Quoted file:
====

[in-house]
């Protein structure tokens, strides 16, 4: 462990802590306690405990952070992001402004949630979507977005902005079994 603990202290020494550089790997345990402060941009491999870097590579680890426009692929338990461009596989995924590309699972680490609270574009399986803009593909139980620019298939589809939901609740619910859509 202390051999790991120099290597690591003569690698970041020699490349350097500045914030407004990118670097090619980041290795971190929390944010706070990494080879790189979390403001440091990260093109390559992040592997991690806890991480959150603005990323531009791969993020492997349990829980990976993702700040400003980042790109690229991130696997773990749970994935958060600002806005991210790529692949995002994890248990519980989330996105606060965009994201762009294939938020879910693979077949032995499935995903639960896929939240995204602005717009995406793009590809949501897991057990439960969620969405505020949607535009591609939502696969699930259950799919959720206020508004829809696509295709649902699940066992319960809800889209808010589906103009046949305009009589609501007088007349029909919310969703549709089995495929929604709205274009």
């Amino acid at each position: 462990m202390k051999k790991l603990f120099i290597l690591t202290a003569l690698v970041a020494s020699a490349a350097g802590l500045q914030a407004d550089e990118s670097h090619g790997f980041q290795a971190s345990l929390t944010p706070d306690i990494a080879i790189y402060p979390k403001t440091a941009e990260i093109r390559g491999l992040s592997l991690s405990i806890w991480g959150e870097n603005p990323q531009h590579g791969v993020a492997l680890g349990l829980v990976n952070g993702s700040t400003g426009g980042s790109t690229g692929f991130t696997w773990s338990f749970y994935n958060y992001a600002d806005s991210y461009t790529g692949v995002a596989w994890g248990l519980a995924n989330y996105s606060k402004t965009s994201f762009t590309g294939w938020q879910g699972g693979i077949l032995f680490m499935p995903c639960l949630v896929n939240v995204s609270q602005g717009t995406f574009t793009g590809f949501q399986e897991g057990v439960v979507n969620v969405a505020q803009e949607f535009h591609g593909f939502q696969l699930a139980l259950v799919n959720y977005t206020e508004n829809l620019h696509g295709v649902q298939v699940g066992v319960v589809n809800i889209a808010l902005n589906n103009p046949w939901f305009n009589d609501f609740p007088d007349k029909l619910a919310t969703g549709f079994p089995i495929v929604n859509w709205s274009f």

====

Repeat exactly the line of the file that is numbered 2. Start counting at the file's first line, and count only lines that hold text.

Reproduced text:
């Protein structure tokens, strides 16, 4: 462990802590306690405990952070992001402004949630979507977005902005079994 603990202290020494550089790997345990402060941009491999870097590579680890426009692929338990461009596989995924590309699972680490609270574009399986803009593909139980620019298939589809939901609740619910859509 202390051999790991120099290597690591003569690698970041020699490349350097500045914030407004990118670097090619980041290795971190929390944010706070990494080879790189979390403001440091990260093109390559992040592997991690806890991480959150603005990323531009791969993020492997349990829980990976993702700040400003980042790109690229991130696997773990749970994935958060600002806005991210790529692949995002994890248990519980989330996105606060965009994201762009294939938020879910693979077949032995499935995903639960896929939240995204602005717009995406793009590809949501897991057990439960969620969405505020949607535009591609939502696969699930259950799919959720206020508004829809696509295709649902699940066992319960809800889209808010589906103009046949305009009589609501007088007349029909919310969703549709089995495929929604709205274009």